Leverage in a business is different than leverage in financial assets. A lender evaluates a business’ assets and its cash flow to determine the size of loan it will offer. Asset values and cash flow goes up and down with the fortunes of the business, but the business’ management has significant control over its health. Furthermore, if the business situation deteriorates you enter into negotiations with your lender. The process is dynamic and you have a lot of influence to enhance your ability to maintain control of the business in tough times.

Banks don’t want to own your business.

When you borrow money to finance the purchase of financial assets, the inherent asset value of the underlying businesses, and the cash flow they generate, do not determine the value of your collateral. The lender is only concerned with the mark-to-market value of the security, determined by the marginal buyer and seller of a few shares of stock.

You have no control over stock market pricing. And if prices drop below the level that your lender dictates, and you don’t immediately put up more collateral, they simply seize and sell your assets until their requirements are met. If there is to be any negotiation, that happens after the fact. It’s a different mindset, with different contractual obligations.

Reason 4: You’re a novice investor.

Your training and intuition as a successful entrepreneur or executive have NOT prepared you to be a successful investor. Building businesses creates wealth for the owners, but also for suppliers, employees and often customers too. In contrast, investing is a zero sum game. To outperform in the market you have to take that value added away from someone else.

As a business owner you are used to riding your winners and culling your losers; successful investors often do the opposite.

Success in business is persistent and builds momentum; the returns of financial investments tend to revert to the mean. As a business owner, you are used to taking action when times are tough; successful investors understand the value of riding out the difficult times, often doing very little until the climate improves. (Warren Buffett says he sometimes wishes he spent more time at the movies.) Lots of people see the value of their assets fall and they sell just as the market starts to turn up again.

You have developed information systems and intuition to measure your business’ performance, enabling you to see impending problems early and to respond quickly. It’s hard to get the same quality of management information for your financial assets. Data flow in financial investing is overwhelming and only a tiny fraction of that information is actionable in a way that makes you money.

Furthermore, disorganised data tends to play on emotion and confuse rather than educate. In my investing I try hard to tightly control the quality (and quantity) of information, focusing on that which is most relevant for long-term decision making. It is easier said than done.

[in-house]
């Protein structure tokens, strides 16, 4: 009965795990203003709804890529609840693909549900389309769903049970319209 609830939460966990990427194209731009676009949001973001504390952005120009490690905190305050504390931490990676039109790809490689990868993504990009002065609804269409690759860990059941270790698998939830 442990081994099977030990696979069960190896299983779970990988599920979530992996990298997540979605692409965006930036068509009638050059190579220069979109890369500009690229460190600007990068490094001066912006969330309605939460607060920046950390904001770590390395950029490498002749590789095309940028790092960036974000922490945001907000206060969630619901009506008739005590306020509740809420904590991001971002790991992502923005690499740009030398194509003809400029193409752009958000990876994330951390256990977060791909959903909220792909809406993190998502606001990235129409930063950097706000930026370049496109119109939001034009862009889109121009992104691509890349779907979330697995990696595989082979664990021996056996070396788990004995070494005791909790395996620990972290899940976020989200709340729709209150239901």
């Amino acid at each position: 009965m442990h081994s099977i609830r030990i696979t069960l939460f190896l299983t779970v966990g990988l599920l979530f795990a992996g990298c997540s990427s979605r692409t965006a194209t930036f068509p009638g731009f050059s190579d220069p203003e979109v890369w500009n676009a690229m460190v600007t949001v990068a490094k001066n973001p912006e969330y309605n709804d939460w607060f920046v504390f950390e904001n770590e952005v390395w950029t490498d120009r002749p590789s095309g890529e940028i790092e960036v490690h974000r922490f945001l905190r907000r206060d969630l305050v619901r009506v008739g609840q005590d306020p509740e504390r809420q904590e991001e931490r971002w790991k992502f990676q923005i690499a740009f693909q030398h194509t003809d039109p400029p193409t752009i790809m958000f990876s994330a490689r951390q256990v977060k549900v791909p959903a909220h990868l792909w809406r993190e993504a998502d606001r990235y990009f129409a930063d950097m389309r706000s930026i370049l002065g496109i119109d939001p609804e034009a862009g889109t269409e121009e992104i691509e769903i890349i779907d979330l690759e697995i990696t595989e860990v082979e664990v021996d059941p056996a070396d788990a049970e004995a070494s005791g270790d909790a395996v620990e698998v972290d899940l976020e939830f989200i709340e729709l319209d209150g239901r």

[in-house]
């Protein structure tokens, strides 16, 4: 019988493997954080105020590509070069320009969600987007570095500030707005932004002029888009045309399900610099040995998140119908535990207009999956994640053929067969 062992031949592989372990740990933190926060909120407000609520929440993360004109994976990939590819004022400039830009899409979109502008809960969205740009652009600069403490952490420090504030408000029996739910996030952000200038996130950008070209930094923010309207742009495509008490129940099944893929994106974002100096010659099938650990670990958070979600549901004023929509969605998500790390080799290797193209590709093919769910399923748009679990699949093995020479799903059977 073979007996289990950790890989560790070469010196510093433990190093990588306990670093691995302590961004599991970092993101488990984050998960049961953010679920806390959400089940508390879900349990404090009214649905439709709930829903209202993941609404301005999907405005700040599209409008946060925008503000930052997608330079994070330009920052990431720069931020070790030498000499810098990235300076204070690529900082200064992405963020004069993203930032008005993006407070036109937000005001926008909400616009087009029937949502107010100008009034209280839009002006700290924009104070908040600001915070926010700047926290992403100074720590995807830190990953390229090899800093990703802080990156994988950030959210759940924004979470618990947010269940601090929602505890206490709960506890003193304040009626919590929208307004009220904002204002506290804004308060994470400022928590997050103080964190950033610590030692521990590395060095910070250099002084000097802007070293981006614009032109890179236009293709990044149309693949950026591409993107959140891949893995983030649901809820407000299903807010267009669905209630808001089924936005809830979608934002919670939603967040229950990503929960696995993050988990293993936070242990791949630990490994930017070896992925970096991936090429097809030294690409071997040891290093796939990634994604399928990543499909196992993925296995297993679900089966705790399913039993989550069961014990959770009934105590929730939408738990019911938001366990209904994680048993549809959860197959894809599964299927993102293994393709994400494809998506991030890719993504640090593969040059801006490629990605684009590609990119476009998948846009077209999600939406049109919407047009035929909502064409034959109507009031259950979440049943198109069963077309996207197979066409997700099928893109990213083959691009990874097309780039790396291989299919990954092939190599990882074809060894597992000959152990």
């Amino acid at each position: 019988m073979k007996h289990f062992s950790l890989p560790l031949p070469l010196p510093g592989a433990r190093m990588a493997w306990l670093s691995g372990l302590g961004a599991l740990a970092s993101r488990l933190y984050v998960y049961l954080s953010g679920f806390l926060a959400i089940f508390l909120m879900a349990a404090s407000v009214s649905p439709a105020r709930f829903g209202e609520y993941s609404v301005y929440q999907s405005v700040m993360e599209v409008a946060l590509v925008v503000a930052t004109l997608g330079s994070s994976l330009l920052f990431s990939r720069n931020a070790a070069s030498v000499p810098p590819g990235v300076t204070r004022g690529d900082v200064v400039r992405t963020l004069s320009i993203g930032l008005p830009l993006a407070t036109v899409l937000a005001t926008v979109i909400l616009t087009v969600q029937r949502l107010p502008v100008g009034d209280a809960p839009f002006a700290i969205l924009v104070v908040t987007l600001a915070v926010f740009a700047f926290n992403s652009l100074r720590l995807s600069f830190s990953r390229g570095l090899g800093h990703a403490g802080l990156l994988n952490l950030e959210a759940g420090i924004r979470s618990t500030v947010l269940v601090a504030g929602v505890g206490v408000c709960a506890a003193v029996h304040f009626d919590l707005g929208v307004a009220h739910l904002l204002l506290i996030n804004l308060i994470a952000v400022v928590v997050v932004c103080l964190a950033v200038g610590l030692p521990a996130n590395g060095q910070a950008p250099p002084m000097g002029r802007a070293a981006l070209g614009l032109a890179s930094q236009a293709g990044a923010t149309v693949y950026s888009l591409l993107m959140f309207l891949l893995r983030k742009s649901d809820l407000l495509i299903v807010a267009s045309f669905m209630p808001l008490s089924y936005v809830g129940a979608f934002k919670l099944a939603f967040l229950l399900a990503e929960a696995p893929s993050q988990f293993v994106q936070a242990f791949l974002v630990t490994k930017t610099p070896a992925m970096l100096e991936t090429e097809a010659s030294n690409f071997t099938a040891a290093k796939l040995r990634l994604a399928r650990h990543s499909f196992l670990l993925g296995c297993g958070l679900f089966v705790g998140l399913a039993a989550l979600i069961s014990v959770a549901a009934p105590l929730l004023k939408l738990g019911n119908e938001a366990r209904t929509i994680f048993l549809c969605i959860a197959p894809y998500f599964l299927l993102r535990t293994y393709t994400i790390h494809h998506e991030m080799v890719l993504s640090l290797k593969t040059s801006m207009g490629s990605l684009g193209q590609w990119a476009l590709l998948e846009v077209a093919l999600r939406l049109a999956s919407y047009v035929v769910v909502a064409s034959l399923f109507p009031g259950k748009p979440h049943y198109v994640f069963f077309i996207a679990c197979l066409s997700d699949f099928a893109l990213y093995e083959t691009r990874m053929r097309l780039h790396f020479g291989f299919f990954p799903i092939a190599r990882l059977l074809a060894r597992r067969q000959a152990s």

Reason 5: You’re risking your family culture.

Selling the business will have a major impact on your family’s culture. A Latin American family I worked with spoke of the family’s heart being ripped away when the business was sold.

The business, particularly if it has thrived over several generations, gives definition, a source of pride, and a raison d’etre for your family. Time and again, I have seen examples (including in my own family) in which the sale of the business causes family ties to weaken.

The effort required to counteract that centripetal tendency is enormous, and requires a heavy educational component. Working in a family business, it is relatively easy to “walk the talk” of hard work and the value of success (as opposed to wealth). That changes when the business is sold.

For whatever reason, spending becomes harder to control when your primary occupation changes from running the business to managing your investment portfolio.

So, what can you do with the family business?

The key is to recognise that diversifying and selling are two different things.

If you sell, consider using some of the proceeds to buy and operate new businesses that you understand.

If you haven’t sold, maybe your family business generates excess cash flow that can be redirected, financing expansion into new geographic locations, different products or new types of customers.

Alternatively, you can deploy your family business’s excess cash flow into financial markets. Invest in assets that are not correlated with the success of your primary business. This will give you diversification, greater liquidity, and the opportunity to gain experience managing a small portion of your wealth in financial assets.

Take this opportunity to learn about investing and about the wealth management business, its attractions and pitfalls. Consider going the simple route of broadly diversified, low-cost indexing rather than the alluring but much more challenging world of active management.

In any case, learn how you can structure your financial advisor relationships so that they earn your trust through fact based accountability rather than hope. All of this will considerably lower the risk if and when you do decide to sell your core business.

Hope is a wonderful attribute but a poor substitute for demonstrated expertise when it comes to managing your patrimony.

Stuart E. Lucas is the Co-Managing Partner and Chief Investment Officer of Wealth Strategist Partners, LLC, author of the acclaimed book Wealth: Grow It and Protect It.  He is a fourth generation heir to the Carnation Company fortune.


See also  Hope And Expectations